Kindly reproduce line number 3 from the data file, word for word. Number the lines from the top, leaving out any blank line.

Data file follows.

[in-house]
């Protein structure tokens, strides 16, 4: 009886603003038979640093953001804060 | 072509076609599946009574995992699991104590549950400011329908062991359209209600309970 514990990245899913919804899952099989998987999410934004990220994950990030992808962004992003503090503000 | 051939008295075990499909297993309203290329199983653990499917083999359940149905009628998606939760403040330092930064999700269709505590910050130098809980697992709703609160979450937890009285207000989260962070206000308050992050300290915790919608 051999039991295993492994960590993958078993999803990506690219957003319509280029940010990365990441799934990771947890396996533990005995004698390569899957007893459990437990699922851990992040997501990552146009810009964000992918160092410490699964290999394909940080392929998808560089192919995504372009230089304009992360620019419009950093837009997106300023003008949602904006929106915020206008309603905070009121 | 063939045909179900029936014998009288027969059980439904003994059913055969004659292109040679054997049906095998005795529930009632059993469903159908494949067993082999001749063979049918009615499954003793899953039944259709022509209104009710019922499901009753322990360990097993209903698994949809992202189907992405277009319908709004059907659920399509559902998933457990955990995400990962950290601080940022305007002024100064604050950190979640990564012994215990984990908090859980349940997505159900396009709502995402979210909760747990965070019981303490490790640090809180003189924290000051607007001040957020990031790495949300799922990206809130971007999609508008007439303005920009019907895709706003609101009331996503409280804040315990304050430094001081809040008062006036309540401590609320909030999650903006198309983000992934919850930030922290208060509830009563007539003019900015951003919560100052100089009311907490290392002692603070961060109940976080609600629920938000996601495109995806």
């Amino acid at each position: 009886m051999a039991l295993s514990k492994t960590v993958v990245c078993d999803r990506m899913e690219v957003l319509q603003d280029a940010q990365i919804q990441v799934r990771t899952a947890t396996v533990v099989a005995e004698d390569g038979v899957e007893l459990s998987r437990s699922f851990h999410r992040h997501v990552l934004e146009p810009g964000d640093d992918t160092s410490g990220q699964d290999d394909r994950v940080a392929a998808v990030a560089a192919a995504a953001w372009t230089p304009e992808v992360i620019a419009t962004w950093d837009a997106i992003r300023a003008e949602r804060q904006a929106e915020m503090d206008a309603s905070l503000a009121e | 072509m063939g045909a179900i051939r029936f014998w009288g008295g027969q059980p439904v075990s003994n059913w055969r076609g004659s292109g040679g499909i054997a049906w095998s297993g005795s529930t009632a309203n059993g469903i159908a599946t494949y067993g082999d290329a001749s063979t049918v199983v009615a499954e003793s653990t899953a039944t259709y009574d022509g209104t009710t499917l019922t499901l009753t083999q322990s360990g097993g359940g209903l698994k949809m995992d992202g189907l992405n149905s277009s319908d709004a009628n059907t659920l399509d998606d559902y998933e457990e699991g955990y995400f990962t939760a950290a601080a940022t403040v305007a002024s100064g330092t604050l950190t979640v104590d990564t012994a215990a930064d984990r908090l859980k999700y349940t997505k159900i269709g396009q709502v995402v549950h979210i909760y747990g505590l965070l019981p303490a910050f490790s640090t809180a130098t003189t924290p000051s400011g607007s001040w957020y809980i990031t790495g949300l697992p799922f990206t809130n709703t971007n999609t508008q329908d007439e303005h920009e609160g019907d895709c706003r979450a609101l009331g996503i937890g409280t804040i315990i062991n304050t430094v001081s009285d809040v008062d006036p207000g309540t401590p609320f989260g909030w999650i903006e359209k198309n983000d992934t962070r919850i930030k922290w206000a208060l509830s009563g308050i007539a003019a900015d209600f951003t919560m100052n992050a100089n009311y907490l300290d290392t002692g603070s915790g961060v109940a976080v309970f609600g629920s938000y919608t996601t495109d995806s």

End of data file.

């Amino acid at each position: 009886m051999a039991l295993s514990k492994t960590v993958v990245c078993d999803r990506m899913e690219v957003l319509q603003d280029a940010q990365i919804q990441v799934r990771t899952a947890t396996v533990v099989a005995e004698d390569g038979v899957e007893l459990s998987r437990s699922f851990h999410r992040h997501v990552l934004e146009p810009g964000d640093d992918t160092s410490g990220q699964d290999d394909r994950v940080a392929a998808v990030a560089a192919a995504a953001w372009t230089p304009e992808v992360i620019a419009t962004w950093d837009a997106i992003r300023a003008e949602r804060q904006a929106e915020m503090d206008a309603s905070l503000a009121e | 072509m063939g045909a179900i051939r029936f014998w009288g008295g027969q059980p439904v075990s003994n059913w055969r076609g004659s292109g040679g499909i054997a049906w095998s297993g005795s529930t009632a309203n059993g469903i159908a599946t494949y067993g082999d290329a001749s063979t049918v199983v009615a499954e003793s653990t899953a039944t259709y009574d022509g209104t009710t499917l019922t499901l009753t083999q322990s360990g097993g359940g209903l698994k949809m995992d992202g189907l992405n149905s277009s319908d709004a009628n059907t659920l399509d998606d559902y998933e457990e699991g955990y995400f990962t939760a950290a601080a940022t403040v305007a002024s100064g330092t604050l950190t979640v104590d990564t012994a215990a930064d984990r908090l859980k999700y349940t997505k159900i269709g396009q709502v995402v549950h979210i909760y747990g505590l965070l019981p303490a910050f490790s640090t809180a130098t003189t924290p000051s400011g607007s001040w957020y809980i990031t790495g949300l697992p799922f990206t809130n709703t971007n999609t508008q329908d007439e303005h920009e609160g019907d895709c706003r979450a609101l009331g996503i937890g409280t804040i315990i062991n304050t430094v001081s009285d809040v008062d006036p207000g309540t401590p609320f989260g909030w999650i903006e359209k198309n983000d992934t962070r919850i930030k922290w206000a208060l509830s009563g308050i007539a003019a900015d209600f951003t919560m100052n992050a100089n009311y907490l300290d290392t002692g603070s915790g961060v109940a976080v309970f609600g629920s938000y919608t996601t495109d995806s």